Rental property landlords need to regularly maintain and update their properties to remain competitive and maximize rental income. Like wood flooring and stainless-steel appliances, fireplaces are also a very desirable and sought-after home feature that can increase property value. A 2017 survey by Angie’s List found that a fireplace adds about $5,000 to the property value. In addition to an increase in property value, properties with a fireplace rent at a premium, thus increasing rental income as well. However, there are some liability and safety issues to consider before investing in a fireplace for your rental property.
Consider Installing a Fireplace Insert
Fireplace inserts are self-contained heating appliances that offer a traditional fireplace ambiance at a fraction of the cost, making them an excellent choice for rental properties. Fireplace inserts are available in several different fuel types, including wood, pellets, gas, and electric. Zero clearance fireplaces are an excellent fit for homes, condos, and townhomes that don’t have space for a traditional fireplace. Fireplace inserts are also cleaner, safer, and easier for tenants to operate and maintain.
Condominium and Homeowner’s Associations may have rules and regulations that limit or restrict the size and types of fireplaces and other heating appliances that could be installed in your rental property. For instance, they may prohibit installing a chimney but may allow landlords to install a vented or ventless fireplace insert. Landlords also need to check if COA/HOA approval is required before installing a heating appliance.
Landlords should also consult with their insurance carrier before installing a fireplace or heating appliance in a rental property. An insurance rider may be necessary to protect the landlord from liability in the event of accidental injury or property damage while using the appliance. Otherwise, the landlord may be held personally liable for property damage or injuries caused by the tenant. Also, it’s a good idea to require tenants to obtain a Renter’s Insurance policy to cover their possessions in the event of a fire.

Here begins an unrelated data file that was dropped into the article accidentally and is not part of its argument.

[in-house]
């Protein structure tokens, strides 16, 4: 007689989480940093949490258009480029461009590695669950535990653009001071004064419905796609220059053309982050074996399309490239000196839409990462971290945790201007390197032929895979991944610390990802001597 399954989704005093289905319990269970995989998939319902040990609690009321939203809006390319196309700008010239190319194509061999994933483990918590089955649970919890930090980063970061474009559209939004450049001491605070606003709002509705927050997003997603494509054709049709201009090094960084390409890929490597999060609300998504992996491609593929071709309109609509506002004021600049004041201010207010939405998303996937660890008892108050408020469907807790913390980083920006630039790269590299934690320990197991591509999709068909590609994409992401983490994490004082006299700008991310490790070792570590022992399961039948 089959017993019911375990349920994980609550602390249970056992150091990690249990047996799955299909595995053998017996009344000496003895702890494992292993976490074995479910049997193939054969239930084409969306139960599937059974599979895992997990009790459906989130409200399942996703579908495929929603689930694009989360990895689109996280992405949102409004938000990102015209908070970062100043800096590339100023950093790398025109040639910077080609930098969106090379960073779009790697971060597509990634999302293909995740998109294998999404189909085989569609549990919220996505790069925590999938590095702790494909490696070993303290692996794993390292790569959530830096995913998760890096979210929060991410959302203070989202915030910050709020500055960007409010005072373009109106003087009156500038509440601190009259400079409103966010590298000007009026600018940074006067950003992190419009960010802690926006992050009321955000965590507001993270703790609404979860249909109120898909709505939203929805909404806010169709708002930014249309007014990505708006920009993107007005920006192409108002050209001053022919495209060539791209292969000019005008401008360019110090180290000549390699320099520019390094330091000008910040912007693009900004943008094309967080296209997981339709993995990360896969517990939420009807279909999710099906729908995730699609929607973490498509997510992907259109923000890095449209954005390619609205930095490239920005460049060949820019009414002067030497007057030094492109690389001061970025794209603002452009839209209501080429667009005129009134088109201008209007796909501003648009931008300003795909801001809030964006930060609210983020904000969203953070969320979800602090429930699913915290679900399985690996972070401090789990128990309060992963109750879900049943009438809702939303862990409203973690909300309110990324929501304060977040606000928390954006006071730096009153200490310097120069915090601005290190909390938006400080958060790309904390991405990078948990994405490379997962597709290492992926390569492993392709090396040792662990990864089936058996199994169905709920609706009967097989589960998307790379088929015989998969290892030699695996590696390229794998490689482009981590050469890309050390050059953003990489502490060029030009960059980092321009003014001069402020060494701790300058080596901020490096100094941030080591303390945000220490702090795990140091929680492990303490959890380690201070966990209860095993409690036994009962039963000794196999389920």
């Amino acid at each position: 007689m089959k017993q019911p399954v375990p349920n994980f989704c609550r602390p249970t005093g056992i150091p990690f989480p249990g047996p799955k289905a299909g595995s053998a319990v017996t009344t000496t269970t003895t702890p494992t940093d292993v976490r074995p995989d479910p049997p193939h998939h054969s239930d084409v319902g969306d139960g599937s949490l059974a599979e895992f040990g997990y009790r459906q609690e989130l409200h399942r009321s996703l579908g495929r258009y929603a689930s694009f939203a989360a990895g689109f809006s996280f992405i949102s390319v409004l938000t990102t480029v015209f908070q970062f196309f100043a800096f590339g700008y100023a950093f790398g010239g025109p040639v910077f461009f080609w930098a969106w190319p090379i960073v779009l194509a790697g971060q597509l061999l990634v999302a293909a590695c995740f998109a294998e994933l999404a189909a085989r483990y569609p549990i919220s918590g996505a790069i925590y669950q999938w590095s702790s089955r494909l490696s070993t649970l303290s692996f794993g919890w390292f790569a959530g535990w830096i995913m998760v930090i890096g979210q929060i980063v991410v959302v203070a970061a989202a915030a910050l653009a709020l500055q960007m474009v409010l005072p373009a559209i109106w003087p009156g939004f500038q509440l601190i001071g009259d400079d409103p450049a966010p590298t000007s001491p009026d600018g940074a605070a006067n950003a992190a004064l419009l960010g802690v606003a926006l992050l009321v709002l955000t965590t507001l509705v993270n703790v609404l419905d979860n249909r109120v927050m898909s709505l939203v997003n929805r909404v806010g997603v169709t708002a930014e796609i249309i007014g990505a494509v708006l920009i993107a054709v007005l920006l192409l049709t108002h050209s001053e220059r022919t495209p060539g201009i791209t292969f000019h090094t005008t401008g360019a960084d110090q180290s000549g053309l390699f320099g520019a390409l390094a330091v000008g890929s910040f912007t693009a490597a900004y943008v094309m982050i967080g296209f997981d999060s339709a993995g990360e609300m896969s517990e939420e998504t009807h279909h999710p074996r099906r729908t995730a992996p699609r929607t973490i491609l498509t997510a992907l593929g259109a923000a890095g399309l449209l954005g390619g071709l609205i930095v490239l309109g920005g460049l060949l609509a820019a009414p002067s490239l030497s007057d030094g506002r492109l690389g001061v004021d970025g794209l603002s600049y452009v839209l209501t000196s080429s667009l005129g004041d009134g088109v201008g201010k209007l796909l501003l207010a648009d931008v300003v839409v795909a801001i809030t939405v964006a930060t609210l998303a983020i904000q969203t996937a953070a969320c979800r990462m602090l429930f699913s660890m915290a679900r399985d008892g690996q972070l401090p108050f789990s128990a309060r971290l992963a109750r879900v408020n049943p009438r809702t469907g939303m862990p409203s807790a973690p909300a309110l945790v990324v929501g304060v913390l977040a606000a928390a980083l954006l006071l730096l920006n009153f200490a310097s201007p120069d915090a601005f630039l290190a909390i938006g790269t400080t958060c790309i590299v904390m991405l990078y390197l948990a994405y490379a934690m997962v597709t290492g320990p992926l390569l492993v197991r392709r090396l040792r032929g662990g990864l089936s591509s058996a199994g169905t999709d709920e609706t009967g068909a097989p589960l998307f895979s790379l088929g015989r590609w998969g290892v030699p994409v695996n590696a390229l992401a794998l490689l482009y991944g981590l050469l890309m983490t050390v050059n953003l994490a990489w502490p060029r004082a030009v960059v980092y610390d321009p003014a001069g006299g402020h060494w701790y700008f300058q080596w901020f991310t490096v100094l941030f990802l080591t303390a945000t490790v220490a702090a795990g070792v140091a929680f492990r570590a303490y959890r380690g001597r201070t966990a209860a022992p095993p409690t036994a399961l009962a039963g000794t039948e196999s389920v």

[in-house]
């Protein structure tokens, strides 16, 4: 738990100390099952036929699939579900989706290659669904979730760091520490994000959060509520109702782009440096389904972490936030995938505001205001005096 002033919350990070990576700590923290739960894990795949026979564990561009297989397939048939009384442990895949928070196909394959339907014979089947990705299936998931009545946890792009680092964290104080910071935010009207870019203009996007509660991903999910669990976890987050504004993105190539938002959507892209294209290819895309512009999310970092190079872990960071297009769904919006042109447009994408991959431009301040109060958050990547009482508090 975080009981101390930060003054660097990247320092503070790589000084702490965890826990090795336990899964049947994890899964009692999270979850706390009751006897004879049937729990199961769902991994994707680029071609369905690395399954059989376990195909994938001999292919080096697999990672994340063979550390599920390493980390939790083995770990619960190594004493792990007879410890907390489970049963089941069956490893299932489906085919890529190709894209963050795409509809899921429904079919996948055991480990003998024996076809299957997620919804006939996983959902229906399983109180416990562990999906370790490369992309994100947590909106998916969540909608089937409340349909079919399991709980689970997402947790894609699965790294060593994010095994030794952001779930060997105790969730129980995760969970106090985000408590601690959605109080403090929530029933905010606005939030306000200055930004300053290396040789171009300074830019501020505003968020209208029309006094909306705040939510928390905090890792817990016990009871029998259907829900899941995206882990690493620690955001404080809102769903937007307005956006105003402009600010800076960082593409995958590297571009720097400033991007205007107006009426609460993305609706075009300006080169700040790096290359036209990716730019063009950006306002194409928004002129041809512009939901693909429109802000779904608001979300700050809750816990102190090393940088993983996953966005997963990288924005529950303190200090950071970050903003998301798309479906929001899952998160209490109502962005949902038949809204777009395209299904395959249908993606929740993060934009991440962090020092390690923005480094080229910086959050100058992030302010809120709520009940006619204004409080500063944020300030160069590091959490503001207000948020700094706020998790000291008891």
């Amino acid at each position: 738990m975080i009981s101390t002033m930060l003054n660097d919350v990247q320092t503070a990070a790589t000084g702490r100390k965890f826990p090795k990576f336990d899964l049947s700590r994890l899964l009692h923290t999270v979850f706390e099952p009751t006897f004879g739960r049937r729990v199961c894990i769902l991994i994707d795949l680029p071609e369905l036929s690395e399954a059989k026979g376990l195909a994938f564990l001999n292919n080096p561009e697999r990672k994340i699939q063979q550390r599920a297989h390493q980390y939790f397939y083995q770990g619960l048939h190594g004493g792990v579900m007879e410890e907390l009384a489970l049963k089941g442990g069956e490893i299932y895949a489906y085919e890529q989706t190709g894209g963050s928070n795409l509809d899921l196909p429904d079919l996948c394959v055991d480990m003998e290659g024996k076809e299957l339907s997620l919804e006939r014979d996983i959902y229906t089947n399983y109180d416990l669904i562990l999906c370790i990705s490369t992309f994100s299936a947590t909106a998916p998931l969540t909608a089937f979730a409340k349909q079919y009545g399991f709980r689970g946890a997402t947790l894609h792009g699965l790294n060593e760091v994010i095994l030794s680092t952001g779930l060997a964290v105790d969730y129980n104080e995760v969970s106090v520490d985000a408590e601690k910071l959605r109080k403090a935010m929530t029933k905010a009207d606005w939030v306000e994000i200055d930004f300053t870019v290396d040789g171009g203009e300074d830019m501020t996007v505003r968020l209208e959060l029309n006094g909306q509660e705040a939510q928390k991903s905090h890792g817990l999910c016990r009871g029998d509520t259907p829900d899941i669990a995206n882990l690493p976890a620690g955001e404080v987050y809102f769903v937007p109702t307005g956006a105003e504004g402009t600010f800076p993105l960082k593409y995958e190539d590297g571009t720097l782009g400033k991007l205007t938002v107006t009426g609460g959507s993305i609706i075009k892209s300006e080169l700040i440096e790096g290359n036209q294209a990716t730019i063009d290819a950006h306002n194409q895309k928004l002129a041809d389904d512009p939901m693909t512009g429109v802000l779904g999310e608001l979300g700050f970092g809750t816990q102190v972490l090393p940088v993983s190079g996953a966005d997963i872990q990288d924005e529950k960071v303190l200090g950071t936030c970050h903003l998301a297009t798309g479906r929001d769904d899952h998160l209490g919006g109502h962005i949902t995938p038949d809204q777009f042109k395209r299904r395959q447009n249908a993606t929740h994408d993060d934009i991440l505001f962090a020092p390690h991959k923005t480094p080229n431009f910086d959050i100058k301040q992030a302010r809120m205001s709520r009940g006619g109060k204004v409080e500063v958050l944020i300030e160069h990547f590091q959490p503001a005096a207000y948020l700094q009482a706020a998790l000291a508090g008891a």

Accidental injury and property damage can occur when a tenant doesn’t know how to use or maintain an appliance properly. Landlords should consider updating the Rental Agreement to include safety precautions and instructions on using the fireplace. Make sure the tenant understands their responsibilities for safely operating, maintaining, and caring for the appliance. Tenants also need to know who to call if there is a problem with the fireplace.
Annual Maintenance and Inspection
Whether you’re installing a wood or gas masonry or prefab fireplace or an electric fireplace insert, landlords should have a certified fireplace technician inspect and clean the fireplace at least once per year. The fireplace should also be inspected before a new tenant moves into the property. Annual maintenance and inspections are essential to ensuring the appliance is safe to operate. It will also enable the landlord to uncover damage that may have been caused to the unit due to tenant misuse or neglect before any deposits are refunded.